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Active Imagination 101: Jungian Analyst Robert Johnson’s 4-Step Practical Way To Reveal & Interact With Layers Of Your Soul (That You Never Knew You Had) For Even Deeper Personal Growth

Mitchell Wilson


Mitchell Wilson


Dec 31, 2023

Active Imagination 101: Jungian Analyst Robert Johnson’s 4-Step Practical Way To Reveal & Interact With Layers Of Your Soul (That You Never Knew You Had) For Even Deeper Personal Growth

I was recently gifted Jungian analyst Robert Johnson’s book, Inner Work.

In those pages was an idea and practice I had never heard of before, despite have consuming a fair bit of Carl Jung’s work, called Active Imagination.

If dreamwork is watching a movie, then Active Imagination is putting on a virtual reality headset and being immersed in the story in realtime.

In dreamwork, you’re being shown things and spoken to.

In Active Imagination, you’re an equal participant and it’s 100% interactive.

Still though, all the content is sourced from your sliver of the collective unconscious.

I’m brand new to this practice of Active Imagination, but I’m already convinced that it is one of the most powerful ways to grow.

Active Imagination is an inner exploration pathway and tool that’s free, lightweight, and impossible to forget.

Get ready.

Context You Need To Know

What Is Active Imagination?

Johnson describes it as the ability to “go into his fantasy or vision, participate consciously in it, and make it into an active exchange between the conscious and unconscious energy systems.”

Pretty cool, right?

Who wouldn’t want to access this within themselves and make use of it.

Fundamentally, the imagination (like dreams) speaks in symbols and these symbolize parts of ourselves that lie deep within.

Jung brought the idea of dreamwork and its importance to the world, but he deemed Active Imagination as a an even more effective way to connect to the unconscious because of the exclusive ability to consciously interact and play a part.

Why use Active Imagination?

Johnson says that “when Active Imagination is done correctly, it pulls the different parts of you together that have been fragmented or in conflict; it wakens you powerfully to the voices inside you; and it brings about peace and cooperation between the warring ego and unconscious.

When you learn to communicate with your inner self in this way, your psyche will change.

You’ll gain insight into the vast scale and magnitude of the realm within you, all the while making you more aware and whole.

Using Active Imagination to take some cloudy, undefined part of your unconscious and turn it into a character you can interact with is the best way to do it.

Otherwise, this cluster of energy, feelings, and depth will be lost to you and be difficult to resolve or learn from.

Johnson gives us some questions we can be asking as we enter into our imagination:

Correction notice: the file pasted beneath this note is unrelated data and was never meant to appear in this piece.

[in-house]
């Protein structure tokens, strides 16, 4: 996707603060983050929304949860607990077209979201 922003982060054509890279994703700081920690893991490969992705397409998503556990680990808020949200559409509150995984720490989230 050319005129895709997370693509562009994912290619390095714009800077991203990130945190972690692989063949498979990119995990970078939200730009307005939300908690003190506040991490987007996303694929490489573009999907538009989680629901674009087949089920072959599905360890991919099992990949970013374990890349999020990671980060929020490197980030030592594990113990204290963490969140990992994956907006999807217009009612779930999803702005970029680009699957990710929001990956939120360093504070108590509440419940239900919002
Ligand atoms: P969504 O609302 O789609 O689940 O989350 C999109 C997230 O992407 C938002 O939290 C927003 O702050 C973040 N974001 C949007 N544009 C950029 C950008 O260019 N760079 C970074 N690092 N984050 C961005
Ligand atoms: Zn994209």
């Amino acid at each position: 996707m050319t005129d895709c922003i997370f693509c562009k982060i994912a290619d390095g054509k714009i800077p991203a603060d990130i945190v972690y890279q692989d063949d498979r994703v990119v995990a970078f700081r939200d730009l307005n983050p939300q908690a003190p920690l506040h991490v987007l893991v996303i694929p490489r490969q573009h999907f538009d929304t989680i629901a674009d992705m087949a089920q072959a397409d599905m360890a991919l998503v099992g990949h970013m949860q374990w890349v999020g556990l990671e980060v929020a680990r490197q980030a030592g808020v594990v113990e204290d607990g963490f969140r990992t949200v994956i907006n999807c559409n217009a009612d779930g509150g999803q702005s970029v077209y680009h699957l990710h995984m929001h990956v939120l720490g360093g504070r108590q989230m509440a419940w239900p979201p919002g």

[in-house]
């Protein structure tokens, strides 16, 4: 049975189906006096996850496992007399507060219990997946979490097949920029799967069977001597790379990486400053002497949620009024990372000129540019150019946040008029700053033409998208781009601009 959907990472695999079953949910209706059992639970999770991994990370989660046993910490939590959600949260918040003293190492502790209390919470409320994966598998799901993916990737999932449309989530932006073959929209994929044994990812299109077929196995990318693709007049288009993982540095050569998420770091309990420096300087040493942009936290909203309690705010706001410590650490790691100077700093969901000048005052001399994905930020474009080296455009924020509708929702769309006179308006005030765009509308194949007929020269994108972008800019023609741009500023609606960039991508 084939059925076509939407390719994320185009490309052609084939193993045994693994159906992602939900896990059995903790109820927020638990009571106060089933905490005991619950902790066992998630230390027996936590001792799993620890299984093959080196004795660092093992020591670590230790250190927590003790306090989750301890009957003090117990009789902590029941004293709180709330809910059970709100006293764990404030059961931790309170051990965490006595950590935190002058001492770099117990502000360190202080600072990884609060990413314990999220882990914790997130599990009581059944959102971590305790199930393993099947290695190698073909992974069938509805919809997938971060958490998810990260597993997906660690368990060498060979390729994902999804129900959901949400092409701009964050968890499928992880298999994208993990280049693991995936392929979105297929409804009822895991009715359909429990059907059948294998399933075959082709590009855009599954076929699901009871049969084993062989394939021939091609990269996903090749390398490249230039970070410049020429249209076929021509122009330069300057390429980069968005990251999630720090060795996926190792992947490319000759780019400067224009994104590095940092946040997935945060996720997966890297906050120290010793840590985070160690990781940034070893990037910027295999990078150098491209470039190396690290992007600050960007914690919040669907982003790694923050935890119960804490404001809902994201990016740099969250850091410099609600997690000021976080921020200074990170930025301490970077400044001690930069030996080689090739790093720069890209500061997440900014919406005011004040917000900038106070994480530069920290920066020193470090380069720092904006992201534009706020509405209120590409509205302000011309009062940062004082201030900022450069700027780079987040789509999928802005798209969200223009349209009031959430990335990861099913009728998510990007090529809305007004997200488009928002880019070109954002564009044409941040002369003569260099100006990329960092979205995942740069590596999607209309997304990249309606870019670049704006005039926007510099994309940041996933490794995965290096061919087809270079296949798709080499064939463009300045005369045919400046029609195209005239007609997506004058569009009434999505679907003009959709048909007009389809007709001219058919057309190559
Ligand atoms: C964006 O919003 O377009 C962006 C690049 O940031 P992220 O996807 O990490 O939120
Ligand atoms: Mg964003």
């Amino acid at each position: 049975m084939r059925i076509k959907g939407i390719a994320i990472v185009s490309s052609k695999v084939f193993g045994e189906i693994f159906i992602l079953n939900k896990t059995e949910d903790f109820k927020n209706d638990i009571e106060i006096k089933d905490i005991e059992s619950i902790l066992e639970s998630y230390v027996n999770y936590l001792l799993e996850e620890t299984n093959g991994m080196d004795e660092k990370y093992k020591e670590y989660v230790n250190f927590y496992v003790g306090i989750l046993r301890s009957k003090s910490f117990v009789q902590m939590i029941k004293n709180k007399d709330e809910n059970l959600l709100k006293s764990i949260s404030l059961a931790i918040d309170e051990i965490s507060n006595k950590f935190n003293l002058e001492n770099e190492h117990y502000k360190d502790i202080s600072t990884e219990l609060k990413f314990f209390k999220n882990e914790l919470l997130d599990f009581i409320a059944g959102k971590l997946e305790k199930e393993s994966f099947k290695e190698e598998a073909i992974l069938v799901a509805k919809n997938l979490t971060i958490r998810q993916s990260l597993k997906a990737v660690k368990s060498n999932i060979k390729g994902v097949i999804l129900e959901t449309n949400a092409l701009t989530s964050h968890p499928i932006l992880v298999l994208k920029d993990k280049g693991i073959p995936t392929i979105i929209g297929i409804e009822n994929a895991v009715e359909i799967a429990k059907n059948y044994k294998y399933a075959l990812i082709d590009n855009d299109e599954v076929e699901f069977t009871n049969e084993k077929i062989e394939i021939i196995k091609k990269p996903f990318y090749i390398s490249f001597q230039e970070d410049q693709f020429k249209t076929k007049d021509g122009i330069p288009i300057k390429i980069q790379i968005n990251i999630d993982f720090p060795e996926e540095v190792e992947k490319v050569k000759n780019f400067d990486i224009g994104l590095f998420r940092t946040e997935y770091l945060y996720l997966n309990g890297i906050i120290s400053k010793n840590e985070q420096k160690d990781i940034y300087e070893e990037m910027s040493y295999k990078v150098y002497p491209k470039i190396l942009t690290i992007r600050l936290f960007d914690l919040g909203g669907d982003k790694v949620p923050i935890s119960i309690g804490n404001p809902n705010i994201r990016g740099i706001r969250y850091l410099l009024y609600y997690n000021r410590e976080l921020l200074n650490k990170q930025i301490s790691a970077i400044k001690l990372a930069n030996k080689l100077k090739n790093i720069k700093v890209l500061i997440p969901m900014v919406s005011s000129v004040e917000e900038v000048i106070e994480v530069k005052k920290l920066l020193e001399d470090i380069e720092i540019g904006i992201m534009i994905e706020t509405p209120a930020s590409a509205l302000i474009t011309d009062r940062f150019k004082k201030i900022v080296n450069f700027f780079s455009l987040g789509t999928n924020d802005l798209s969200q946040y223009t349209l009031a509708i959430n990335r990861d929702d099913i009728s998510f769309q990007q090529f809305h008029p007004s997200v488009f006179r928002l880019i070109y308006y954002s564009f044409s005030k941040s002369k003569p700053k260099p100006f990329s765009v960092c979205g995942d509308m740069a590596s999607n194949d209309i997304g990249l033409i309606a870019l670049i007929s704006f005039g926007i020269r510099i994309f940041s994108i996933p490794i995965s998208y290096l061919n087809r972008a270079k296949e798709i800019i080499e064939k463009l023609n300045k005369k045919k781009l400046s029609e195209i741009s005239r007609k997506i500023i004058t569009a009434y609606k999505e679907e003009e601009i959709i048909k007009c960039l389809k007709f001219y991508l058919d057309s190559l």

• “Where is the obsession?”
  • “Who is obsessed?”
  • “Where does this feeling come from?”
  • “Who is the one inside me who feels this way?”
  • “What is its image?”
  • What does he or she look like?”

If you sit with these questions long enough, proposed to your imagination, you’ll at some point see images appear for you to interact with.

IT’S CRAZY (and cool).

And just in case you think you may be just ‘imagining things’ or making things up, Johnson goes on to advise, “…it is nearly impossible to produce anything in the imagination that is not an authentic representation of something in the unconscious.”

If you really stop to think about, how could this not be true? Everything in your imagination has to have come from somewhere, right? It must have been living in you somewhere.

So it’s best to skip over the question of authentic or not, and jump straight into what you ought to do with what you see in there.

The whole point, after all, is to have a dialogue with the different personalities and characters that make you who you are ( remember you’re a Gaggle of selves ).

Look deep enough and you’ll realize it is the most accurate reflection of your inner life.

Active Imagination Is A Journey

It’s an experience. One that can take you through the great archetypal stories with you as the main character.

It’s a great way to live out heroic tales and play on the intersection of your own psyche and the collective unconscious.

As silly as it may initially sound to do all of this, Johnson says, “Something specific and real is healed, deep inside, in response to a symbolic act of this quality.”

Active Imagination produces true change to your character, the energy balance, and ultimately your fate.


You can get lost in there.

Johnson advises us to be careful and have clear boundaries between Active Imagination and your everyday life.

You want to have clean cutoffs between the two and not have Active Imagination interrupting and distracting you while doing your typical day to day.

It helps to have someone else in your life who at least somewhat understands what you’re doing with Active Imagination so they can keep you grounded if need be.

The other important distinction to keep in mind is Active Imagination is not the same as passive fantasy.

Key word passive. Fantasy can go on and on forever in a number of directions without your involvement.

It’s a waste of time and to be avoided.

Other than that, I highly encourage you to give Active Imagination a whirl.

From the handful of sessions I’ve had with it, I was blown away by the effectiveness and depths of insight.

Now let’s jump into the basics of how to use Active Imagination.

Step 0: Set & Setting


You will want to pick out a nice quiet place to do it.

Wherever you’d meditate, that’s where you’ll use Active Imagination.

Away from people and distractions, somewhere you can really go inward with minimal friction.

Write It Down

It helps to document the experience as it’s happening.